Straight to the Top: FERC’s Joseph T. Kelliher

Deck: 

The new chairman discusses the meaning of the Energy Policy Act of 2005.

Fortnightly Magazine - October 2005

The wide-ranging Energy Policy Act of 2005, signed into law by President Bush Aug. 8, already is affecting the energy industry—and guaranteeing that the Federal Energy Regulatory Commission (FERC) will be a very busy agency.

After years of speculation, the bill finally repeals the Public Utility Holding Company Act of 1935 (PUHCA), likely leading to an expected uptick in utility mergers. So the law sensibly expands the authority of FERC over a number of holding company activities.

FERC approval now is required for an electric utility holding company to acquire securities or to merge with another utility. FERC further is given authority under the new law to review costs charged to utilities under inter-affiliate transactions, and FERC and state regulators will examine the books and records of companies in any electric or gas utility holding company system.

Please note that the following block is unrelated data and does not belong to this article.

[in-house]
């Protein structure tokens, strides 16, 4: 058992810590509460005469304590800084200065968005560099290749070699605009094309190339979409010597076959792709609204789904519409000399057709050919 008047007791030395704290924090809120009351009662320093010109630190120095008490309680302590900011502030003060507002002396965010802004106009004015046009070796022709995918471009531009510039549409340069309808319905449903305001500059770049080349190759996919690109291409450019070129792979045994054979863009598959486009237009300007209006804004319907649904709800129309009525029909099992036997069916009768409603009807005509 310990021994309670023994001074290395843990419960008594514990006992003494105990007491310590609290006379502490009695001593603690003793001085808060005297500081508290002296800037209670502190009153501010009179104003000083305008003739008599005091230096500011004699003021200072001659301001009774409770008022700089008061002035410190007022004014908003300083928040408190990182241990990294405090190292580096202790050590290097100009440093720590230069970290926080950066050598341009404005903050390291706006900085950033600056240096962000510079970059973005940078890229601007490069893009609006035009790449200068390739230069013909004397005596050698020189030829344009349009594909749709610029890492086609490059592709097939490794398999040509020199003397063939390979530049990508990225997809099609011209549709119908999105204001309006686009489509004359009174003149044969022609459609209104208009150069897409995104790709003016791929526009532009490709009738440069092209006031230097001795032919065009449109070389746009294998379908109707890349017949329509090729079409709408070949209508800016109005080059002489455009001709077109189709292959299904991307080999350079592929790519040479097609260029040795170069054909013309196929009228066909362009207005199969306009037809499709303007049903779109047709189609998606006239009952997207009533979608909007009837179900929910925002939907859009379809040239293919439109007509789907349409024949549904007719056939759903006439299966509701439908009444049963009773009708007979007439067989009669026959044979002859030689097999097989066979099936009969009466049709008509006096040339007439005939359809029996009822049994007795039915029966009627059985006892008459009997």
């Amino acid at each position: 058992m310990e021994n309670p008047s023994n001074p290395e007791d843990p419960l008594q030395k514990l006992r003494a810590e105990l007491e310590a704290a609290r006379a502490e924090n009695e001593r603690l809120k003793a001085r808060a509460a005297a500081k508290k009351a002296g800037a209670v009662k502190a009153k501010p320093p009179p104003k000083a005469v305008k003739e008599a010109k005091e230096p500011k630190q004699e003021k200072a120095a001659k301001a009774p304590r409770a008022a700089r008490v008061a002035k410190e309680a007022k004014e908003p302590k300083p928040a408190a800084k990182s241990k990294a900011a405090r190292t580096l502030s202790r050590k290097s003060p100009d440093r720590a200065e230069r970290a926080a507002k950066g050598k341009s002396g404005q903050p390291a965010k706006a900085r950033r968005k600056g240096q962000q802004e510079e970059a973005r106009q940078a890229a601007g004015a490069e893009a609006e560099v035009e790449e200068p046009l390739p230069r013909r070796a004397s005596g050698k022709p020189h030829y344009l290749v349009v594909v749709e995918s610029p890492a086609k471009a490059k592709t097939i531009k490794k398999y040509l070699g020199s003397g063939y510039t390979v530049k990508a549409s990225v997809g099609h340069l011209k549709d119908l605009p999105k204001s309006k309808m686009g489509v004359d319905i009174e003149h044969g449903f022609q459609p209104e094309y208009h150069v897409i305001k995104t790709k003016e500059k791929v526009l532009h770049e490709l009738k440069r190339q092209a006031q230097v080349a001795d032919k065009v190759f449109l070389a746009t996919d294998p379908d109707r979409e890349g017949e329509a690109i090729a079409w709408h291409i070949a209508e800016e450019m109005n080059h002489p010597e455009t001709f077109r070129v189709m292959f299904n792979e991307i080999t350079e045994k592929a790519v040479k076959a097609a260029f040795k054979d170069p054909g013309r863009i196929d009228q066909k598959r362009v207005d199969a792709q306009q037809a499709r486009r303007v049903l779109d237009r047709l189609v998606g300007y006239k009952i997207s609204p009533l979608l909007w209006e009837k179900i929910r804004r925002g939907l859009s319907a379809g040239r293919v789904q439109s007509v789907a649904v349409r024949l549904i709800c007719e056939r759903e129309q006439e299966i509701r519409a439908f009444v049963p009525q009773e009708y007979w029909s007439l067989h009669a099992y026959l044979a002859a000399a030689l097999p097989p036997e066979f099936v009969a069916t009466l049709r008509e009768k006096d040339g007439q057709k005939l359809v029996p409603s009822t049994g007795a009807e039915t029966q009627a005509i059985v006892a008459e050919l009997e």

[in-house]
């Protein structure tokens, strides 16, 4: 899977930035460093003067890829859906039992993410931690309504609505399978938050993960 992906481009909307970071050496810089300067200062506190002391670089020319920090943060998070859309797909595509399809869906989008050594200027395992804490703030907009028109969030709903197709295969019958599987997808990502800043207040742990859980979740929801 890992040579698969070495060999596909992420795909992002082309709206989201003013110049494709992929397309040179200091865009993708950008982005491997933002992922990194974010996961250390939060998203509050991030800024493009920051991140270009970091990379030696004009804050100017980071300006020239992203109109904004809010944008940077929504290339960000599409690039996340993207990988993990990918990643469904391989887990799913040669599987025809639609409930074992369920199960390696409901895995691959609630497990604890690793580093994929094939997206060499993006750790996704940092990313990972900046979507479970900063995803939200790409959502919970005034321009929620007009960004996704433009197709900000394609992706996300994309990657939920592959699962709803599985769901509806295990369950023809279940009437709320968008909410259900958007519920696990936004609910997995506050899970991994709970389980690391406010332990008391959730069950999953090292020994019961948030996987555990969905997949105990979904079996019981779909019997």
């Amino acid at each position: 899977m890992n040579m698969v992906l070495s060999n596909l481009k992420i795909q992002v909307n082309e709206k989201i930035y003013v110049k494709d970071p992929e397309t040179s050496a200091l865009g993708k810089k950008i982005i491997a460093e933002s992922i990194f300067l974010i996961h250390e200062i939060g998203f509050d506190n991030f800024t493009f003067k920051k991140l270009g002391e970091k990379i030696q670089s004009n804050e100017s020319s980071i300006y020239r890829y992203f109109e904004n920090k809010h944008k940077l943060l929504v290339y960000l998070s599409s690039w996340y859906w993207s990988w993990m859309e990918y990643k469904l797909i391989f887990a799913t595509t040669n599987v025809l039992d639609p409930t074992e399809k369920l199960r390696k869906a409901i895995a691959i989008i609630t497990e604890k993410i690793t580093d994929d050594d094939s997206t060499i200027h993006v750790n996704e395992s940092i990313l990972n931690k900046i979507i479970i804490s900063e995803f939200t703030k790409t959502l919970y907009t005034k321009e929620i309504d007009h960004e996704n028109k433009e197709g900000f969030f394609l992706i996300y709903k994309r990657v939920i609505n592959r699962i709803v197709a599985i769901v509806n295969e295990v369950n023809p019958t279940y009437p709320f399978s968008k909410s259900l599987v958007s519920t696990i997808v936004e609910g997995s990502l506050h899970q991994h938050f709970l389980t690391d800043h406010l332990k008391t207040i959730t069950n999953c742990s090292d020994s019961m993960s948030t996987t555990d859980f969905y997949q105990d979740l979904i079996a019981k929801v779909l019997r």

Other big changes for FERC: the commission must adopt incentives for investment by transmission companies, using performance-based rates, assured cost recovery, and rates of return sufficient to attract new capital. Also, FERC will appoint and oversee an electric reliability organization to set and enforce mandatory reliability requirements.

The commission reacted immediately by releasing an updated strategic plan for fiscal years 2005-2008. The first goal of the new plan is to promote development of a robust energy infrastructure, including implementation of the infrastructure provisions of the law. The second goal is to prevent the exercise of market power by reliance on effective competition. The third goal is prevention of the exercise of market power by reliance on effective regulation. Each goal contains numerous corresponding objectives.